The Ayurveda, homoeopathy, naturopathy, siddha, unani, and yoga (AYUSH) controversy linked to COVID-19 continues, with accusations that the Ministry of AYUSH is promulgating alternative medicine therapies with no basis in scientific facts.
The AYUSH controversy has been a fixture in some respects during this pandemic. As early as January, commentators ridiculed the AYUSH Ministry for suggesting homoeopathic and unani treatments may be effective in treatment of the disease.
“At the instance of Ministry of AYUSH, Central Council for Research in Homoeopathy discussed the ways and means of prevention of coronavirus infection through homoeopathy in [the] 64th meeting of its scientific advisory board on 28th January, 2020,” the Ministry said in a statement at the time. While it did advise common-sense measures such as wearing a mask, the implication that alternative remedies could be effective as far as it pertains to infection with the novel coronavirus that causes COVID-19 led to accusations of the Ministry pushing pseudoscience.
Despite the AYUSH controversy, promotion of such treatments continues. The AYUSH Ministry’s All India Institute of Ayurveda (AIIA) claimed – as reported by The Week – that
“Ayurveda interventions like Ayush kwatha and Fifatrol tabletscan be effective in mild to moderate cases of COVID-19 infection in a “very short period” with “complete regression of symptoms”.
“Use of four Ayurveda interventions–Ayush kwatha, Sanshamanivati, Fifatrol tablets and Laxmivilasa rasanot only improved the condition of [the] COVID-19 patient but also turned therapid antigen test negative within six days of treatment, according toa case report published in the journal ofAIIA — ‘Ayurved Case Report’ in October.”
The claims have been met with anger by some commentators. The opening paragraph of a report for Science by Priyanka Pulla published last month – headlined ‘A fraud on the nation’: critics blast Indian government’s promotion of traditional medicine for COVID-19 – read “the Indian health ministry has begun to recommend traditional remedies to tackle the country’s COVID-19 outbreak, dismaying many Indian doctors and scientists.
“On 6 October, health minister Harsh Vardhan released recommendations for preventing COVID-19 and treating mild cases based on Ayurveda, India’s [millennia-old[ system of herbal medicine, triggering sharp criticism from the Indian Medical Association (IMA), a group of more than one-quarter of a million modern medicine practitioners.”
Indeed, the report cites an IMA press release in which the body queried “is there satisfactory evidence regarding the claims made from studies done on COVID 19 patients based on the above criteria? If so whether [or not] the evidence is weak or moderate or strong? The evidence should be in [the] public domain and available for scientific scrutiny.” This was among a number of posers the IMA posed.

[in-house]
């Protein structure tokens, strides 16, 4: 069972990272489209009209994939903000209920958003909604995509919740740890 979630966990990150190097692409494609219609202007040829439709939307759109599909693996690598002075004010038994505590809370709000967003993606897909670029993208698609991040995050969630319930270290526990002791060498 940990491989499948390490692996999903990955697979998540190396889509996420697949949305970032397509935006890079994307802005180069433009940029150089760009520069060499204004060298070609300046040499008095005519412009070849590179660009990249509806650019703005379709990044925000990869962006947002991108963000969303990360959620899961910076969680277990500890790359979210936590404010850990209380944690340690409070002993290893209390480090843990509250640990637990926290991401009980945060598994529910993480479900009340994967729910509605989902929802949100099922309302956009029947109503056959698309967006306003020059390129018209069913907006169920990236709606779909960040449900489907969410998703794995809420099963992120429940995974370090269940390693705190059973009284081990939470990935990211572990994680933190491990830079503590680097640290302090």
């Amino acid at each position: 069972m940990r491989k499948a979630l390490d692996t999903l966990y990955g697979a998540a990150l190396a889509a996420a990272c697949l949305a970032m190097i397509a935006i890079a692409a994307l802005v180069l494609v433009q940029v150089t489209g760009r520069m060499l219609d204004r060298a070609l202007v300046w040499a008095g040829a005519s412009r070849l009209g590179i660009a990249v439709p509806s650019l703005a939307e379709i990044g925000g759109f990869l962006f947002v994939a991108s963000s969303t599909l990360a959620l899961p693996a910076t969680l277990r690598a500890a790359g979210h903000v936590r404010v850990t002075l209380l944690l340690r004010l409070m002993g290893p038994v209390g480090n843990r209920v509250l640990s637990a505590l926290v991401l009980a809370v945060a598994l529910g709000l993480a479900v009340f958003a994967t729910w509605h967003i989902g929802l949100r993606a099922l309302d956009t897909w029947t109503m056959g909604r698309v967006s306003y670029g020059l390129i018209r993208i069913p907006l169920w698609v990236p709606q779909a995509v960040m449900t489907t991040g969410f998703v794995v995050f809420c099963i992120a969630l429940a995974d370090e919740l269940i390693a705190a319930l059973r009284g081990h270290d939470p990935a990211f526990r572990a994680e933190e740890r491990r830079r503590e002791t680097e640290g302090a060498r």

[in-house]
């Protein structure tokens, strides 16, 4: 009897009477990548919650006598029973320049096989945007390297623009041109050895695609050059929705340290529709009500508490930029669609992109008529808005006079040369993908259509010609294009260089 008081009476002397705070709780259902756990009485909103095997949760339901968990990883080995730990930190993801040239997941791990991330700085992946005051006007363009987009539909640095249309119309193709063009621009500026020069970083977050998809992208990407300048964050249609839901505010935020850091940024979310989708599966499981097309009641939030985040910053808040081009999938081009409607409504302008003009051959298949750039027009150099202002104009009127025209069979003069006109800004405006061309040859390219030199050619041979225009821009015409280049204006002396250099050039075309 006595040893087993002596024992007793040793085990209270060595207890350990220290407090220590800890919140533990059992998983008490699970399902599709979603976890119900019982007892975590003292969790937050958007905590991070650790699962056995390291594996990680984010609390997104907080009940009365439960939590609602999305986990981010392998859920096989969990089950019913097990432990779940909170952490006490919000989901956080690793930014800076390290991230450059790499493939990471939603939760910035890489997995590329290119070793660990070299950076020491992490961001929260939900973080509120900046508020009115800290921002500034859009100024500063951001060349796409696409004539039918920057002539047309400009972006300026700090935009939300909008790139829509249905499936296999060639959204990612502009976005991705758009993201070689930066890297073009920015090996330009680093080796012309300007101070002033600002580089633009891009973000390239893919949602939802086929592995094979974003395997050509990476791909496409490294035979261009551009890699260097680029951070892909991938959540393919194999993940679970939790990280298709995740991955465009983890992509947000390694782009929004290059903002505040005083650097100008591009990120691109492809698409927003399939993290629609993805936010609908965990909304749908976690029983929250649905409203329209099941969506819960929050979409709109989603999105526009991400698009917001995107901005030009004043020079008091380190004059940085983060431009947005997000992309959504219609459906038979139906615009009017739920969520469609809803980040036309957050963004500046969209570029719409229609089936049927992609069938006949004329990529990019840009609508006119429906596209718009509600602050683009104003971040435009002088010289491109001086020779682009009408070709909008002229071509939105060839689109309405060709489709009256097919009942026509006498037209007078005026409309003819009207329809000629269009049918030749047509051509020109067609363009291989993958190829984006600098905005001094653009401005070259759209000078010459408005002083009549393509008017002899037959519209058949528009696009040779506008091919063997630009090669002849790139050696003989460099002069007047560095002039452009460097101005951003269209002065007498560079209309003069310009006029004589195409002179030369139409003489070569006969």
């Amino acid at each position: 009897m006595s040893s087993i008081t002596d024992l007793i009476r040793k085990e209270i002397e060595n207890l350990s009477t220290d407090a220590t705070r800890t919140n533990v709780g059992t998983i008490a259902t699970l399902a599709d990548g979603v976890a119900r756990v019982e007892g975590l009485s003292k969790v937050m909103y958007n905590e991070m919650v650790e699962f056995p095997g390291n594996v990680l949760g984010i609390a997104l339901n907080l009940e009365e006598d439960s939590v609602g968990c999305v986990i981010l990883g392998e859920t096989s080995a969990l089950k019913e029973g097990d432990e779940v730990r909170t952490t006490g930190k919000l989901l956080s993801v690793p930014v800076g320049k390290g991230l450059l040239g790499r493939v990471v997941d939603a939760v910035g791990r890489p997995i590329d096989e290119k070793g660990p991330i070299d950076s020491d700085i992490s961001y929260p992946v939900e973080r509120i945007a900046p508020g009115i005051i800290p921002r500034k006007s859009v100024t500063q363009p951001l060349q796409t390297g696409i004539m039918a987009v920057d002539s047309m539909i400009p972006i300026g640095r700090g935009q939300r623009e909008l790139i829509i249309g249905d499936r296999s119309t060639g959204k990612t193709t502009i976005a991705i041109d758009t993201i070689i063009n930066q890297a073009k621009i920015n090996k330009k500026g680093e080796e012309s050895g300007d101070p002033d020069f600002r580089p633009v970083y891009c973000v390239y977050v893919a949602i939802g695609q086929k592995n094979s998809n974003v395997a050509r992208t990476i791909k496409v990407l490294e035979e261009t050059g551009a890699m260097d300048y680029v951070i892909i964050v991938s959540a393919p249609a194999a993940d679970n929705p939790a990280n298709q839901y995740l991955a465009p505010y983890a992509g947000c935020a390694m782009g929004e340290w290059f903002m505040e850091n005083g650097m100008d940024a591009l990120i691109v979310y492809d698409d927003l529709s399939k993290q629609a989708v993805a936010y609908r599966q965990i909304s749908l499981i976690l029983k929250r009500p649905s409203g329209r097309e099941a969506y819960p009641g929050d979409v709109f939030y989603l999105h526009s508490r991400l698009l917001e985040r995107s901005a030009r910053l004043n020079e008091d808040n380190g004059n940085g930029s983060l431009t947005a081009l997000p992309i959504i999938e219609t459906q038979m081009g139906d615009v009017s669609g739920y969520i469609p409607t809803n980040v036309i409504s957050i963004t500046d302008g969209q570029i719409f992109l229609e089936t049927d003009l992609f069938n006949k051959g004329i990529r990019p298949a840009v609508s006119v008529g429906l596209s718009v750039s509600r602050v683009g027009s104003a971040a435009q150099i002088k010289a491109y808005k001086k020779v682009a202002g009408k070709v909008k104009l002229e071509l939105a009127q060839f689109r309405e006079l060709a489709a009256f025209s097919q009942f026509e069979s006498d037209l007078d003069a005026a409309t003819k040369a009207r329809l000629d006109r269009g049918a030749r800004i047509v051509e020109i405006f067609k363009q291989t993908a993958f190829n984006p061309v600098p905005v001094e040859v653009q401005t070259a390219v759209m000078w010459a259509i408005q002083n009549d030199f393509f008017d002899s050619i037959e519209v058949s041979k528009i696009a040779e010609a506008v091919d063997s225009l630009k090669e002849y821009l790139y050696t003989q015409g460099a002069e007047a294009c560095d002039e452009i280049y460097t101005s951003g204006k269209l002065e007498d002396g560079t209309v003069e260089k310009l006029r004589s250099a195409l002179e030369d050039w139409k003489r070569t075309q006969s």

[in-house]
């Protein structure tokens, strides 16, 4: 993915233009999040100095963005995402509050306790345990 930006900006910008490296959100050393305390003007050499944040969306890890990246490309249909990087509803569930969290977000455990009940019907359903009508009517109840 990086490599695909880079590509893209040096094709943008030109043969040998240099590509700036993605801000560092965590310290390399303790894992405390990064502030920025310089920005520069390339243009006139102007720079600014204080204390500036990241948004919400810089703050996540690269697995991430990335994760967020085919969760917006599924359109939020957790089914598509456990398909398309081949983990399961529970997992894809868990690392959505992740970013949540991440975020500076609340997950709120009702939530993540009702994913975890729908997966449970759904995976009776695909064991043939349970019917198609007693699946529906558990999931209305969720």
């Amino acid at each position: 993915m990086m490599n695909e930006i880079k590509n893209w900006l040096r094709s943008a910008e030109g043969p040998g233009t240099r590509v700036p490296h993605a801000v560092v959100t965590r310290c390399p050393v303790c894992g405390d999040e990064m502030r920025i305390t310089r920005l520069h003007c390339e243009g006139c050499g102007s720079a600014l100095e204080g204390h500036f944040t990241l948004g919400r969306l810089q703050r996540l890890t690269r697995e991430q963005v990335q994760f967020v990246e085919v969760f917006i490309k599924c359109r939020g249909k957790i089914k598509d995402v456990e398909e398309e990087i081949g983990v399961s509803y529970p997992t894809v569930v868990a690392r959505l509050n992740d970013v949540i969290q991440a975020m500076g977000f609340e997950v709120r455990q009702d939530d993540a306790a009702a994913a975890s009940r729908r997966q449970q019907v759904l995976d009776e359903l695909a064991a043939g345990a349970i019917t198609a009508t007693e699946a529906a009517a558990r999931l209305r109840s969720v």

“The Union Health Minister should come clean on the above posers,” the IMA demanded. “If not he is inflicting a fraud on the nation and gullible patients by calling placebos as drugs.”
Criticism remains forthcoming. An IndiaSpend analysis reads, in part
“The AYUSH ministry in October released recommendations to integrate “Ayurveda and Yoga interventions” into India’s national clinical management protocol for COVID-19. Among other things, it recommends tackling COVID-19 with warm water gargles, applying medicated ghee in nostrils, steam inhalation, drinking “golden milk” (hot milk with turmeric) and kadha/kashayam/kwath (hot infusion with ayurvedic herbs) combined with good diet, sleep and exercise. The clinical protocol recommends patients take ayurvedic formulations such as Ayush-64, Guduchi Ghana Vati, Guduchi with Pipalli and Asvagandha even while suffering from hypoxia (loss of oxygen in the body) and breathlessness due to COVID-19…
“…These AYUSH recommendations have upset some doctors and made frontline workers’ jobs more difficult, we found. Doctors we spoke to narrated instances of COVID-19 patients reporting late to hospitals as they were relying on Ayurvedic home remedies instead. Doctors said they noticed low platelet counts and excessive bleeding during surgeries among their patients as a result of unmonitored use of herbal remedies.”
The publication “also studied the 253 citations referenced in the AYUSH recommendations and found deficiencies in the studies cited.”
The world currently hedges its bets on effective therapeutics for and vaccines against the novel coronavirus. The alternative is a continued outbreak of a deadly disease on a mammoth scale. Promotion of unproven treatments is far from helpful. As such, authorities and commentators must engage in responsible conduct when discussing therapies – be they allopathic or otherwise.